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Naming Your Child as Home Recipient in a Will: Legal Implications

As a Maryland wills attorney, I often receive questions from clients regarding the distribution of their assets upon their death.


One question that comes up frequently is, "If I give my home to my child in my will, can they take my home while I am still alive?"


To answer this question, it is important to understand the legal concepts of title, ownership, and the purpose of a will.



Title to property, including real property such as a house, is a measure of legal ownership.


The person who holds the title to the property controls the property, and has the right to lease, mortgage, refinance, sell, gift, or do anything else with the property. When an individual purchases a home, they receive title to the property through a deed, which proves their ownership of the property.


It is also important to understand that a will is a legal document that specifies what happens to a person's property upon their death.


The key phrase here is "upon death." A will is not effective until the time of a person's death, and does not change title to property during the person's lifetime. When a person names their child as the recipient of their home in their will, this simply means that their child will receive the home after their death. However, the child has no ownership rights to the home while the person is still alive. Additionally, the person can rewrite or change their will at any time while they are mentally able to do so.


While naming a child as the recipient of a home in a will ensures that they will receive the home upon the person's death, it also means that the child will have to go through the probate process to complete the title transfer.


To avoid probate, some individuals put their child's name on the deed to their home while they are still alive, with the intent of continuing to own the home until their death, and then passing it to their child. However, this is not recommended as it would make the child a co-owner of the property. As a co-owner, the child would have the right to lease, mortgage, refinance, or do anything else with the property. This would give the child, and their creditors, the ability to take the home while the person is still alive.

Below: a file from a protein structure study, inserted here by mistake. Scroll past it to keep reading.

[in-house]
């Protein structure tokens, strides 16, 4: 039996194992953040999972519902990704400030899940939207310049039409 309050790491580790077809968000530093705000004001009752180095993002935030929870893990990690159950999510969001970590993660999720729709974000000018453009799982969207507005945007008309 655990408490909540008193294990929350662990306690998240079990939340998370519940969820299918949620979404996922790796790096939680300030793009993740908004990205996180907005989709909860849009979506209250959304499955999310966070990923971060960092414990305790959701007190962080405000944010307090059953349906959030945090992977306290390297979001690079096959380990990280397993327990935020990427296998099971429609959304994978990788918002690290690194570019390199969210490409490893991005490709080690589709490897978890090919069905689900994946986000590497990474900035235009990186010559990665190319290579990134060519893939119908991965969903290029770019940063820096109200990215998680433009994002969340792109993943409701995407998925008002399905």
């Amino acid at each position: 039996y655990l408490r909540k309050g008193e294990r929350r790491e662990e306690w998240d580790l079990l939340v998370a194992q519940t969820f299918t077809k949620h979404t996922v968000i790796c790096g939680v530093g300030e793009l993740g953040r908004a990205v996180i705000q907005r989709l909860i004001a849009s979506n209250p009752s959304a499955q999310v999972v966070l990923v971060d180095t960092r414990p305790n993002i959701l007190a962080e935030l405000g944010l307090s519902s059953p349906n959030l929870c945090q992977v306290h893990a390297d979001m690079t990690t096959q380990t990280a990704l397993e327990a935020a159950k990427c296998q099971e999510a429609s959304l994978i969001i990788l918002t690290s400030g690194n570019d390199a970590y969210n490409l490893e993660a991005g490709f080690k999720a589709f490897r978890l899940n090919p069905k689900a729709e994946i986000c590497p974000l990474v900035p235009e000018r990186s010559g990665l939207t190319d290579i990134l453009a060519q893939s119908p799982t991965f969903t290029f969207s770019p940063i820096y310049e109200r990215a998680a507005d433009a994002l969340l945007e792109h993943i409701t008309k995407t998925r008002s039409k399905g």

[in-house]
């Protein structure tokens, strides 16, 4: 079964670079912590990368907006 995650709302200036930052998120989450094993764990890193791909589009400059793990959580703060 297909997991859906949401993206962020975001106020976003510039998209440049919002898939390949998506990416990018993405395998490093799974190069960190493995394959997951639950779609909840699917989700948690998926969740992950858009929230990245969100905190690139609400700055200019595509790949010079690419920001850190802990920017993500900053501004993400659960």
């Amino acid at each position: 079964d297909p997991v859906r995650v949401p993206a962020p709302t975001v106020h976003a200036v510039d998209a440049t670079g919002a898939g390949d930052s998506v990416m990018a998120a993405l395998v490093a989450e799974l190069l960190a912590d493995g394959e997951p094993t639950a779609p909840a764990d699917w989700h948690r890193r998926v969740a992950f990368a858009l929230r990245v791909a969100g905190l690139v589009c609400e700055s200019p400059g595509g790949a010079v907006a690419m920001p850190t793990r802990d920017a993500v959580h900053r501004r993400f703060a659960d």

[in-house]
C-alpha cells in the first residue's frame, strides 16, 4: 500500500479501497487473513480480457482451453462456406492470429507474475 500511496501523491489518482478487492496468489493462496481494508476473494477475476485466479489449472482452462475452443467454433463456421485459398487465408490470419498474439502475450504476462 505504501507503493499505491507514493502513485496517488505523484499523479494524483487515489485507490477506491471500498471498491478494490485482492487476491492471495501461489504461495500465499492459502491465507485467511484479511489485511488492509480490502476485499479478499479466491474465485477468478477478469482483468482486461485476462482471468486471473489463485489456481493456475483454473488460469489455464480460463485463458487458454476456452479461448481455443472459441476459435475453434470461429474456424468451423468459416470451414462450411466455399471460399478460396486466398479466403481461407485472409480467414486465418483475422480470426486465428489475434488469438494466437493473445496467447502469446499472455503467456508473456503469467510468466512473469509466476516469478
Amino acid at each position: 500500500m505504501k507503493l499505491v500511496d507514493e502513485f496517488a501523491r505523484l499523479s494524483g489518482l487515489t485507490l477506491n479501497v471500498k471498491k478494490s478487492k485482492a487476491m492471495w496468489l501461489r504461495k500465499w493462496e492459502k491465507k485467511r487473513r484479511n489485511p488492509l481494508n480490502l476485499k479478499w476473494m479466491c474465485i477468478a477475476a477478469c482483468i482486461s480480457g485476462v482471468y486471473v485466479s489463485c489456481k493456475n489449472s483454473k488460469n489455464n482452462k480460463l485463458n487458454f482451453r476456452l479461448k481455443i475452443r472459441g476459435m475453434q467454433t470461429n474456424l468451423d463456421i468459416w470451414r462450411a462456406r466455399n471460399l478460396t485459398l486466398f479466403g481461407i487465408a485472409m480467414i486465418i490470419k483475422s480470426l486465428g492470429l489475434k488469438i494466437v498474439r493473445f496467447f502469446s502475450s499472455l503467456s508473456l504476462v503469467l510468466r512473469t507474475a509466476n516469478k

To ensure that a person maintains control of their home while they are alive, and that their child receives the home upon their death without having to go through the probate process, there are estate planning tools such as a transfer-on-death deed or a revocable living trust that can help achieve these goals.


In conclusion, naming a child as the recipient of a home in a will does not give the child the ability to take the home while the person is still alive. The person's will only becomes effective upon their death and does not change title to the property. To ensure that the person's home is transferred to their child after their death, while also avoiding the probate process, it is advisable to consult with a Maryland wills attorney and discuss the use of estate planning tools such as a transfer-on-death deed or a revocable living trust.



If you require legal assistance with your will and estate planning in Maryland, you may schedule a complimentary initial consultation with our Bauhof Legal team. Every estate is unique and individual, and this website is not intended to offer legal counsel. Please feel free to reach out to us at brad@bauhoflegal.com or give us a call at +1 (410) 876 4500.










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